1

I've seen both.

Arseniy P. Yatsenyuk, a prominent opposition leader who had just returned from a meeting on Monday with the German chancellor, Angela Merkel, delivered what could be his final speech from the stage in Independence Square, at least for some time.

(from here)

The clashes that came this week have been inevitable ever since, with the Kremlin unsubtly pushing Mr. Yanukovych to use force to clear the fortified tent city on Independence Square, known to Ukrainians simply as the Maidan.

(from here)

The latter is not an American outlet, but Canadian English is, if I understand correctly, closer to AmE than BrE. Which preposition should I use?

1

In the context of your examples, either preposition could be used. The fact that they both come from different variants of the English language is not the reason for the difference.

As Independence Square is the proper noun of a place, the correct way to describe being there would be "I am in Independence Square". But the square itself is also an area of land, and when referred to as such you may see either preposition used.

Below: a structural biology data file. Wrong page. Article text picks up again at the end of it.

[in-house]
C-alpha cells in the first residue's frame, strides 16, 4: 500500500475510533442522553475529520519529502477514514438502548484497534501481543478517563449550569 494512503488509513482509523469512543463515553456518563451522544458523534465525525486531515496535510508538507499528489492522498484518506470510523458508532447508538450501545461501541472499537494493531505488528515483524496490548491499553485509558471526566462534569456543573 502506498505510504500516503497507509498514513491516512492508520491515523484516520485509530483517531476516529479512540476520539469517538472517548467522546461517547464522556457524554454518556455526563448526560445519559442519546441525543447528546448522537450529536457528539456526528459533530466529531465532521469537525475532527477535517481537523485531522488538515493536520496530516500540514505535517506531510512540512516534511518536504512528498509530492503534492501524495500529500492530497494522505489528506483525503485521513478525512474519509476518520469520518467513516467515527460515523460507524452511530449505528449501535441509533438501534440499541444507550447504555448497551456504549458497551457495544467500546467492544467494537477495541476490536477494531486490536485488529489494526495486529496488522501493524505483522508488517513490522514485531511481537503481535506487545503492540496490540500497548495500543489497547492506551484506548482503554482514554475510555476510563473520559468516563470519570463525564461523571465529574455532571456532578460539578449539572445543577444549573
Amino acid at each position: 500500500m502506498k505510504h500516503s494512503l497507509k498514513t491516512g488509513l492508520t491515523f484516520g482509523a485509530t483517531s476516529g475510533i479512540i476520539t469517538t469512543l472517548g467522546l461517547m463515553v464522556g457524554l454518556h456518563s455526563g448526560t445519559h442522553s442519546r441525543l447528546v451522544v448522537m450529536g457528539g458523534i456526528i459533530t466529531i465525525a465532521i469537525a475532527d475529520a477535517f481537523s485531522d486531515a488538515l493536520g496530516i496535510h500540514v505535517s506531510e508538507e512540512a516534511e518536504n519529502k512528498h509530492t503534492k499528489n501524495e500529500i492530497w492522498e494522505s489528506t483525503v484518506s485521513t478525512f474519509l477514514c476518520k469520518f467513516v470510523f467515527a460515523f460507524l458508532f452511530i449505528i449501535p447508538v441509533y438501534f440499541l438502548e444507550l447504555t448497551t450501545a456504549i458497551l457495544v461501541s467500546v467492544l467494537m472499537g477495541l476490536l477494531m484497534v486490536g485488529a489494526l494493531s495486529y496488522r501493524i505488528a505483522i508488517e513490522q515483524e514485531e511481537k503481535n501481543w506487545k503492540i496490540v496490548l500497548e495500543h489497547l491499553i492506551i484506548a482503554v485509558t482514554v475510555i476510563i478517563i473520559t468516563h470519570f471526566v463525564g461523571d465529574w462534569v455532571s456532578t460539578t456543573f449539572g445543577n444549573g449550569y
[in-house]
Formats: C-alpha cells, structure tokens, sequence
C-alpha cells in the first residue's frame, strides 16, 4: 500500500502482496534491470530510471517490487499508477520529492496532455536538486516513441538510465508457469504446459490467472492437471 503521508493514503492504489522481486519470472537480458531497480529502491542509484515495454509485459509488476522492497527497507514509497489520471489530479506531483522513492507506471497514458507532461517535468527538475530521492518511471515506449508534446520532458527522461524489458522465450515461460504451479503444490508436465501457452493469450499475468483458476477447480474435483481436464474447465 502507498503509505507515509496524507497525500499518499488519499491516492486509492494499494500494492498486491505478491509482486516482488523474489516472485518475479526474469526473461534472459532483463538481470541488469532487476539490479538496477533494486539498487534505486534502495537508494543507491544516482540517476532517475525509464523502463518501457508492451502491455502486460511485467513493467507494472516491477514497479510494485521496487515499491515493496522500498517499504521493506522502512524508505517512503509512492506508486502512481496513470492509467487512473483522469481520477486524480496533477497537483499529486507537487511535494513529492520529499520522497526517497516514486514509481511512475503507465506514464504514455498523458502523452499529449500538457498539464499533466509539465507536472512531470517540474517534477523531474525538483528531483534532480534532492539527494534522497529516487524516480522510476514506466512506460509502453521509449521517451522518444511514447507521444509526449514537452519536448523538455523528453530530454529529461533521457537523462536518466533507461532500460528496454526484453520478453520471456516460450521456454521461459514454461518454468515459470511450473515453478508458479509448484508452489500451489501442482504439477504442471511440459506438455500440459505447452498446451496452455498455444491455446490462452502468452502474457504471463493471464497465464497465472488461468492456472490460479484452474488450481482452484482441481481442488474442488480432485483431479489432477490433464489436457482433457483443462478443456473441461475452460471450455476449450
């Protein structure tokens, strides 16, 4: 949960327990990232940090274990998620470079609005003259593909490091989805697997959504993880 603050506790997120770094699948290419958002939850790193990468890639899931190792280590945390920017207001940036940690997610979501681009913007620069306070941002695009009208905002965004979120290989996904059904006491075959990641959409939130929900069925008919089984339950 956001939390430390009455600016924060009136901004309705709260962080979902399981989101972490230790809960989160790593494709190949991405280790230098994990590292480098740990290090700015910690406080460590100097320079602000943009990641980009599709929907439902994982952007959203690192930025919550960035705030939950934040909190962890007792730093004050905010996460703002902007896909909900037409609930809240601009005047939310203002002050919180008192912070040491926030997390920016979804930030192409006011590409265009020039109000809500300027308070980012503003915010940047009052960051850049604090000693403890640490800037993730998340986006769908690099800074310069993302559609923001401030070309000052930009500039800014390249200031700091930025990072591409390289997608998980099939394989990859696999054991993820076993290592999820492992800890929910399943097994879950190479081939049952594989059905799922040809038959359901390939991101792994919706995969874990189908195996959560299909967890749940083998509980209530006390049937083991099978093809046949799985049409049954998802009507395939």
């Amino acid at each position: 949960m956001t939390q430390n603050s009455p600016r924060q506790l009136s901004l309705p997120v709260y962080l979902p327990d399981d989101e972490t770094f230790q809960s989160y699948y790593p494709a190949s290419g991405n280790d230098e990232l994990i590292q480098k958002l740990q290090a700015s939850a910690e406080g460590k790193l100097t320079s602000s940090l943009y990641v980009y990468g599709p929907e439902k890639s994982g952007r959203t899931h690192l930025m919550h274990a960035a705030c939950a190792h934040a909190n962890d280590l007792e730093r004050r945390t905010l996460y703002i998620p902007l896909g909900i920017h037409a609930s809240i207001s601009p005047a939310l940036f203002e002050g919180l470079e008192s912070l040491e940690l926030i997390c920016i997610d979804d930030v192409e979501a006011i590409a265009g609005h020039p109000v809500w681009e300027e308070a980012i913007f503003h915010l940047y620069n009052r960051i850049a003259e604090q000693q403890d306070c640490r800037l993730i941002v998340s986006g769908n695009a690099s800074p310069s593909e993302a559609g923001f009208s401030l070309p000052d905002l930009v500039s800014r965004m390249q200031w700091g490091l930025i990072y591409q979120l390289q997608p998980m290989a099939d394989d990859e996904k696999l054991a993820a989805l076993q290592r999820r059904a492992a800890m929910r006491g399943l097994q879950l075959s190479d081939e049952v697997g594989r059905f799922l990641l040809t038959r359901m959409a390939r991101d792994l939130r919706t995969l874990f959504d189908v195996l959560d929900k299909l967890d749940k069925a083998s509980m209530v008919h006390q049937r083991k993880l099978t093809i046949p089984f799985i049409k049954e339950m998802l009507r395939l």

Take the second example you gave about tents - we might say that someone has set up their tent in a field, yet we might say that a game of football takes place on a field.

The general rule for using in or on is:

  • IN - when something is located inside of a defined space, whether a flat space (like a square) or a three-dimensional space like a box.

  • ON - when something is touching the surface of something. It could be a horizontal surface, like a floor or beach, or a vertical surface, like a wall.

As a square (as in an open area) is both a surface and a defined space, either could be used. In example 2, the stage is both in the square (in the sense that it is set up within the defined area called 'the square') and it is also on the square (in the sense that it is set up on the surface of the square area.

So if your purpose is to state the location of something, you should say it is in the square, because you are using it as a place. If your purpose is to state precisely where something is and you have already defined the location (eg Independence Square), you might use "on" to indicate that it is actually on the ground. Note also that you could use "at" to state a location.

One possible reason for using "on" in the second example might be to emphasise the temporary nature of the tent city that had been set up there.

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